[Truncated abstract] This thesis examined specific processing atypicalities that might contribute to atypical face perception in autism. Four studies with a sample of cognitively able children with autism and typical children of similar age and ability, investigated the perceptual underpinnings of these processing difficulties in different ways. Study 1 asked whether face-processing difficulties in children with autism were disproportionately more severe than any difficulties with comparably complex non-face stimuli. Few studies have rigorously examined whether processing atypicalities in autism are face-selective in this way. We reasoned that the scope of observed deficits might be informative about whether the processing difference/s stem from a particular lack of interest and experience with faces, or a more pervasive processing atypicality. We examined memory and discrimination ability for faces, inverted faces and cars, to reveal significant and similar-sized difficulties in children with autism remembering faces and cars, and discriminating within all three stimulus categories, relative to typical children. This consistent profile of diminished performance is consistent with a potentially pervasive processing difference in autism, which affects perception of face and non-face stimuli alike.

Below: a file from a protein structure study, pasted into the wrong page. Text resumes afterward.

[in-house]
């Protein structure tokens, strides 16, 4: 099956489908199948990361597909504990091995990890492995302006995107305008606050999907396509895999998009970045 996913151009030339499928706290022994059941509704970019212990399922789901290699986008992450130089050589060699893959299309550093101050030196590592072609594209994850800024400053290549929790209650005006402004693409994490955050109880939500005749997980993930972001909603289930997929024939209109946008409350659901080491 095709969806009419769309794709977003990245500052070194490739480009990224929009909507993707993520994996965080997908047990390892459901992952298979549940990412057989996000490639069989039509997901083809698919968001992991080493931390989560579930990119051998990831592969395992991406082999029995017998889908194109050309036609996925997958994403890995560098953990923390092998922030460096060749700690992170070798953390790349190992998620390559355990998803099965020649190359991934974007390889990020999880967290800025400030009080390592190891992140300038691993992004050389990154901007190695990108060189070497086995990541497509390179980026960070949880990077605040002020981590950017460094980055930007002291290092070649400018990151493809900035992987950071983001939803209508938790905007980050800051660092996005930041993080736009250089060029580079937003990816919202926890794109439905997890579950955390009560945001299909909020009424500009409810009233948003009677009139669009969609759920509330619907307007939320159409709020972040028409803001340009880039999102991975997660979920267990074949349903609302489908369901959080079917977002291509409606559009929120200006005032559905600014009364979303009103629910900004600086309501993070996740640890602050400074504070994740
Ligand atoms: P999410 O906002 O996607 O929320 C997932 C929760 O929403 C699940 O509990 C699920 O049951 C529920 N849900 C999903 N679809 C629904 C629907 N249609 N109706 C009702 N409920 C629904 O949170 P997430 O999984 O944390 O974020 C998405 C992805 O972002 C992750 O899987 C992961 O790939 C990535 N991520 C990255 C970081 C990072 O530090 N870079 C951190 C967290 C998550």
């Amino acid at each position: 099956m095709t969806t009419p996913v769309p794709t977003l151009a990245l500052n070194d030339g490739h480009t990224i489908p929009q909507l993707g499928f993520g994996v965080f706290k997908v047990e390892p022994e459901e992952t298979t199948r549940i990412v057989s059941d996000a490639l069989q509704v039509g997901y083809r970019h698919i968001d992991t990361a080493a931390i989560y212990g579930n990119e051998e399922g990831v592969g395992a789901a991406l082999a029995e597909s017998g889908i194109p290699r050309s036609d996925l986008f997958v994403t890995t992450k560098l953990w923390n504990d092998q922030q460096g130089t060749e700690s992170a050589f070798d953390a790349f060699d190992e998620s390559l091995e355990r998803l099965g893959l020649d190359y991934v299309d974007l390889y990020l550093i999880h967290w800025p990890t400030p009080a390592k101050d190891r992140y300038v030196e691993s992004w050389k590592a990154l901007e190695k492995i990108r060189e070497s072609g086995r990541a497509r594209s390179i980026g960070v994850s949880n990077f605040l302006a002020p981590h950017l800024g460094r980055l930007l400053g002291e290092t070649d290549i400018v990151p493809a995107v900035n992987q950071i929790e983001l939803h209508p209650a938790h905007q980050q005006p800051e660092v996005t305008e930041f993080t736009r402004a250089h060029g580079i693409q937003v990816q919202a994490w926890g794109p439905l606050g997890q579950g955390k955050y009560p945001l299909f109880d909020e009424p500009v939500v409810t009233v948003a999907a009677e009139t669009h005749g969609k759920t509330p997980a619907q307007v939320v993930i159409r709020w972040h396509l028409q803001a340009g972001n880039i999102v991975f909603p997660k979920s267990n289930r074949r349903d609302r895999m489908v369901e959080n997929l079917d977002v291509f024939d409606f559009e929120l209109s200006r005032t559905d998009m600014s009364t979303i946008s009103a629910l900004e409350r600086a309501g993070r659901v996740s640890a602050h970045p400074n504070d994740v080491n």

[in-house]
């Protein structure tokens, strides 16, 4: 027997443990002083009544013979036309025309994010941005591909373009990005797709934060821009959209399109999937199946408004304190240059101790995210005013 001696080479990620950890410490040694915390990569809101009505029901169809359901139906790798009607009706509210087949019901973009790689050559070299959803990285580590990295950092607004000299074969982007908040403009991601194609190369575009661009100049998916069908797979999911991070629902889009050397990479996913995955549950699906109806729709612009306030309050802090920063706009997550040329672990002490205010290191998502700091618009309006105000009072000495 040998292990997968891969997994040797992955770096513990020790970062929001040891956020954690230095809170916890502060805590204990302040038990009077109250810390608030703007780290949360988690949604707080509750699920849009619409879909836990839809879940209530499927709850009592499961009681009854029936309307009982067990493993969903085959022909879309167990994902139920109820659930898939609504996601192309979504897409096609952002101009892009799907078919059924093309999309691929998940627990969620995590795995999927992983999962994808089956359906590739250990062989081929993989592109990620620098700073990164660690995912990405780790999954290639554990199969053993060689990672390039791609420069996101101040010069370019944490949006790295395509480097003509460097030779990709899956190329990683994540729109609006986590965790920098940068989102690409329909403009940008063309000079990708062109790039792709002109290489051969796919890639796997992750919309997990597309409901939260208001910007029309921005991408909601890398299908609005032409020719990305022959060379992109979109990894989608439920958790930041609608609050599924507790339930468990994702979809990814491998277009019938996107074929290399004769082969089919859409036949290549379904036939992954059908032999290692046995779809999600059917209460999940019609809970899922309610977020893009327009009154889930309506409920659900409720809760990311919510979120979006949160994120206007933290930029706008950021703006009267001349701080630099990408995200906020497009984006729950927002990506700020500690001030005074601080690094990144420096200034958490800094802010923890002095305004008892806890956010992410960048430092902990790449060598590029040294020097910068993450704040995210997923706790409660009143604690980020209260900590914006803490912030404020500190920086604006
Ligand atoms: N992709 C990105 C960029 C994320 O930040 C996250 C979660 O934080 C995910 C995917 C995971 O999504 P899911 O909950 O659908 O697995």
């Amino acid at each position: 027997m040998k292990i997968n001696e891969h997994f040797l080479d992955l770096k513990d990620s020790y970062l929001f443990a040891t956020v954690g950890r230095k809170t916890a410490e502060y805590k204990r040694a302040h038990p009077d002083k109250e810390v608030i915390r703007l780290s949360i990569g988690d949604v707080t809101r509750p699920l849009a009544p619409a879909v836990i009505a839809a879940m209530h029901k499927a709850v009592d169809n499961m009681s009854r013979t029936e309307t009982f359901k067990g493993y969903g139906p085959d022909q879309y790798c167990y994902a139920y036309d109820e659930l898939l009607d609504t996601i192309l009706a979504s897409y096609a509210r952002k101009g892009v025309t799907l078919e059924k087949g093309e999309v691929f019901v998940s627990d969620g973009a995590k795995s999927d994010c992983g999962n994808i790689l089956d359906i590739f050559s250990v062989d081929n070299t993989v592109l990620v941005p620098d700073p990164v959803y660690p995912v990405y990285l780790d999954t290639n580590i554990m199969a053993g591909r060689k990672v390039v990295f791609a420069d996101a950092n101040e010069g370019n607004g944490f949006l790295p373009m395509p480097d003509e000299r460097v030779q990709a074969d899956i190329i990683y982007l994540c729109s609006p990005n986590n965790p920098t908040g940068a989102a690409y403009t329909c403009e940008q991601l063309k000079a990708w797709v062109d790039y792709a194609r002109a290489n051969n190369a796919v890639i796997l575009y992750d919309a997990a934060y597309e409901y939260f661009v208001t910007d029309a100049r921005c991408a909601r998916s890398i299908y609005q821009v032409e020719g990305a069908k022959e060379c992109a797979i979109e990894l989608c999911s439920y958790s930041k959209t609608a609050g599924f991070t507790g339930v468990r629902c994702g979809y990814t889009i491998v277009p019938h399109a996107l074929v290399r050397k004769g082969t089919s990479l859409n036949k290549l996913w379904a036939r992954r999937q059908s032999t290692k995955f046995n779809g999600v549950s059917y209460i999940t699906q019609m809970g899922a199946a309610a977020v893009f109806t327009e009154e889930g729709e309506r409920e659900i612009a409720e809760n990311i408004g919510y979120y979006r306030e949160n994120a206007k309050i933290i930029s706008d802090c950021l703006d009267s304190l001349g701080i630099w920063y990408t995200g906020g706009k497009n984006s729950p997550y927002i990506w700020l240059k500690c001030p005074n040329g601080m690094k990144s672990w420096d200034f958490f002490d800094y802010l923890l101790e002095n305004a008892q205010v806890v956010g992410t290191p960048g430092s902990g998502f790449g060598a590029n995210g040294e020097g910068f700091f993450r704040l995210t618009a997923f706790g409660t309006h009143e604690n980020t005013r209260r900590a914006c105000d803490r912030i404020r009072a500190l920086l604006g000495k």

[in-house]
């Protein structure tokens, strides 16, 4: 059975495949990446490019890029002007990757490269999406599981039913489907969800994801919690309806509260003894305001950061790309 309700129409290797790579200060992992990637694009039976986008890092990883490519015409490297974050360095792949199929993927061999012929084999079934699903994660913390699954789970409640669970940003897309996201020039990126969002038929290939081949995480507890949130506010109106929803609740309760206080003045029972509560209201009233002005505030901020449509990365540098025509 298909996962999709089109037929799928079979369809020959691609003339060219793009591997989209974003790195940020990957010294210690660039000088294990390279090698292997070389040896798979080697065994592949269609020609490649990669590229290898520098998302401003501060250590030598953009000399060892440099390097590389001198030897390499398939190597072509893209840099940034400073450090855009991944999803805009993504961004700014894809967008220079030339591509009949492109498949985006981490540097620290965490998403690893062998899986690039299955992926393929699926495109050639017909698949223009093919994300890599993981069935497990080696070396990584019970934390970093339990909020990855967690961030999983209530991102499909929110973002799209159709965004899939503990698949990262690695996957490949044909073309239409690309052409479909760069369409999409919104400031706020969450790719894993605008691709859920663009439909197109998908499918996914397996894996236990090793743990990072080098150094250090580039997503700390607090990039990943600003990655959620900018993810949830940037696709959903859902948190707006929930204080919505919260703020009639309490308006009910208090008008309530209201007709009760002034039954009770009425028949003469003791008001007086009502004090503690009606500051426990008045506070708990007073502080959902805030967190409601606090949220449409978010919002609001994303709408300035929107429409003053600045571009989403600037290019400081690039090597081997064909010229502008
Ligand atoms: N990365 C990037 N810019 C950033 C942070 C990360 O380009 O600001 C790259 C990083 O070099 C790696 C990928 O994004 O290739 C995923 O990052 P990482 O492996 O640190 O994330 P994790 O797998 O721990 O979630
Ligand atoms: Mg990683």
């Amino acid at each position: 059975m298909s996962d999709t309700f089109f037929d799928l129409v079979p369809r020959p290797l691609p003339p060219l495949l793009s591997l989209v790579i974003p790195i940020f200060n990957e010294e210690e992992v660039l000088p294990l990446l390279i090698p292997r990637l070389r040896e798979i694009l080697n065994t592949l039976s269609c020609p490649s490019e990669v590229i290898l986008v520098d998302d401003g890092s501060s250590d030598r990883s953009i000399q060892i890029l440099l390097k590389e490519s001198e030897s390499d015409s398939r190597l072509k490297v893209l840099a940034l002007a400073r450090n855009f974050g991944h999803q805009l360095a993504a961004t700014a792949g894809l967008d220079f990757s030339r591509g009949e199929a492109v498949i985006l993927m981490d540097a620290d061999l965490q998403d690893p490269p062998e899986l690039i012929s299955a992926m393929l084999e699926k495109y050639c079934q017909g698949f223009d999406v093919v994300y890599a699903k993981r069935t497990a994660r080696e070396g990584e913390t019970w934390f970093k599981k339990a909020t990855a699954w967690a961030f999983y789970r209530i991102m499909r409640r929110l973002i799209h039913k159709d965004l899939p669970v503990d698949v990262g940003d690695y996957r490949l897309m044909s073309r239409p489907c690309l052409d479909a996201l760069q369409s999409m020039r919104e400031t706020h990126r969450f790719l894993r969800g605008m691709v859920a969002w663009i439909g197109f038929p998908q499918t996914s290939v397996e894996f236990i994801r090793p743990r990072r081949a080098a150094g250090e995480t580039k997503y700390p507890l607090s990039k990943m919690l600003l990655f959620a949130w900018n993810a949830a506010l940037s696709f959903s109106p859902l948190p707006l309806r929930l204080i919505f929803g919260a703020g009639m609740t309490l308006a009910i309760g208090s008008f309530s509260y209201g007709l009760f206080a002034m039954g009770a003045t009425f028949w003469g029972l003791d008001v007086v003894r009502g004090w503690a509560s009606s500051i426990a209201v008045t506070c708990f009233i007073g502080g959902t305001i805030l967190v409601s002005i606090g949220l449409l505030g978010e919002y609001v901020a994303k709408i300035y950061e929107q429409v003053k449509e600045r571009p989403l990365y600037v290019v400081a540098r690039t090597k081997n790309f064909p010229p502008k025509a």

|Qualification||Doctor of Philosophy|
|Publication status||Unpublished - 2011|